News of the Weird
In the course of a June report decrying the Canadian economy's discrimination against people who do unpaid work, mostly housework, the feminist group Mothers Are Women called on the government to pay wages to women for breast-feeding to bring that activity in line with the production of other consumable milk. One female economist also pointed out that breast-feeding income would logically subject women to breast-feeding taxes.
The animal-food company Ralston Purina introduced this year, from its subsidiary Purina Philippines, power chicken feed designed to build muscles in roosters for the popular "sport" of cockfighting. According to a June Wall Street Journal report, the market for Rooster Booster chow is huge: The Philippines has five million "gaming" roosters.
Labor activist Dan Craig, 25, accepted a plea bargain in January in Toronto that will keep him out of jail, despite his having protested layoffs at an aerospace plant by suspending himself from a factory ceiling and playing "Amazing Grace" on his bagpipes for four solid hours. And in West Union, Ohio, last winter, Berry Baker, 54, protested the school district's placing Ten Commandments statues on school lawns by demanding equal space for statues promoting his "Center for Phallic Worship," which he said copies a religion practiced in some countries. (In February Baker filed a lawsuit against the district; in June, the U.S. House of Representatives passed a bill authorizing the Ten Commandments, but not stone phalluses, to be displayed on public property.)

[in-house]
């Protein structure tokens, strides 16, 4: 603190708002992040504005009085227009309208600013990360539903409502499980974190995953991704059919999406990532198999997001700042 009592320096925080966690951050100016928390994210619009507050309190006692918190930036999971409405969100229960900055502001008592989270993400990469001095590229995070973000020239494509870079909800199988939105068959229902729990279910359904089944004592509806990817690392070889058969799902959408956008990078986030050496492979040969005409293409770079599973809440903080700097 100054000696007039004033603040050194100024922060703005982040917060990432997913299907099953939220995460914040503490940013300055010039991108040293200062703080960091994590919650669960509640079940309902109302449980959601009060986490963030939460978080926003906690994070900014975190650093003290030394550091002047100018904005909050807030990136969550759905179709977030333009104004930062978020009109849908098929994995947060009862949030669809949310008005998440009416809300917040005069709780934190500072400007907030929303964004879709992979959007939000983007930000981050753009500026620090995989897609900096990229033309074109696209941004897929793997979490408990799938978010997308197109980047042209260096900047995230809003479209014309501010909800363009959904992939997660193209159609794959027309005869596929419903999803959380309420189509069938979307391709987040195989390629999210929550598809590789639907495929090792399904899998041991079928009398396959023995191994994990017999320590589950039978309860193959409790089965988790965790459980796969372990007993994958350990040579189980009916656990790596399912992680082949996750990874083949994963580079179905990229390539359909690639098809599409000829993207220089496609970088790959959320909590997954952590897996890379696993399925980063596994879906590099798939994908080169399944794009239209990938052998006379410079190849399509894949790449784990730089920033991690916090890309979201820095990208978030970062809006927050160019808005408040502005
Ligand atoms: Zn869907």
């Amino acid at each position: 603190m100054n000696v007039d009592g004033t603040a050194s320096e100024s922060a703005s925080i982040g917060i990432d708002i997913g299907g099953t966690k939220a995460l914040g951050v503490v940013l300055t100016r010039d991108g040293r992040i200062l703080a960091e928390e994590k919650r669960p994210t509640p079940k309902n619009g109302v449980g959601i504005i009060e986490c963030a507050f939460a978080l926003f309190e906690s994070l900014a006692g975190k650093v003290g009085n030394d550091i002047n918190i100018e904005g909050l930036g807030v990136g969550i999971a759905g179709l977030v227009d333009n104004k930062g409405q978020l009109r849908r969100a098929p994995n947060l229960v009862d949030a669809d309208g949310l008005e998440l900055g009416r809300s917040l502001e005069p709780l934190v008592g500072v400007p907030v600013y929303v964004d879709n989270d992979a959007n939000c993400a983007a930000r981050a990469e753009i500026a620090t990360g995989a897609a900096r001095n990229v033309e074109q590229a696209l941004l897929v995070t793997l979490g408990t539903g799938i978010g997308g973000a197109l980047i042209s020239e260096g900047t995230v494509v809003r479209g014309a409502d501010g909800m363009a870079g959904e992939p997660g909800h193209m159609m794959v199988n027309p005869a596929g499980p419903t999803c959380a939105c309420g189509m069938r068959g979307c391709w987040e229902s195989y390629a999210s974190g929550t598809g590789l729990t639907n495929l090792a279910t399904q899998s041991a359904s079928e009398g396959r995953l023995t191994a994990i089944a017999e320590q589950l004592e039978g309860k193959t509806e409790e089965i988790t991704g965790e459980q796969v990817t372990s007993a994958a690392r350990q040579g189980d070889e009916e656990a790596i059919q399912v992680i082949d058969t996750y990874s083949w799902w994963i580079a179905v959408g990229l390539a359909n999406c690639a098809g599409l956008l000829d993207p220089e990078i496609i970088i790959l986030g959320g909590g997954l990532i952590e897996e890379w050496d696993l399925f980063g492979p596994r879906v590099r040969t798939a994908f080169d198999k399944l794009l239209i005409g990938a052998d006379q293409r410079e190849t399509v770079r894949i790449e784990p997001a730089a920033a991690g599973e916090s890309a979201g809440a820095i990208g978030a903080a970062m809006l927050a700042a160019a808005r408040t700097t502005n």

Witches on the Move
On May 10, the diversity-seeking Oregon Senate permitted Wiccan high priestess Cleda Johnson to provide the traditional session-opening blessing. And in June a coalition of Christian organizations, along with U.S. Representative Bob Barr, demanded that Fort Hood, located in Killeen, Texas, the Army's largest installation, stop its two-year-old sanctioning of a Wiccan Open Circle group, whose several dozen members dance through the night at full moons. (Wiccan groups have also been sanctioned for U.S. military bases in Louisiana, Alaska, Florida, Okinawa and Germany.)
Least Competent Criminals
Sean Barry, 23, was arrested in Chandler, Arizona, in May after summoning police for help when he couldn't unlock the handcuffs he had playfully put on his wrists. When officers arrived, they ran a routine check on Barry and discovered he had an outstanding warrant for failure to appear in court on a traffic charge. They decided to leave the cuffs on him until they got him to the station.
John Michael Haydt, 34, was arrested in Mountain View, California, in April and charged with burglary after he called 911 to rescue him from the Danish Concepts furniture store at 2 a.m. According to police, Haydt had broken in through a window but had cut himself so badly that he didn't think he could climb back out.
By Chuck Shepherd
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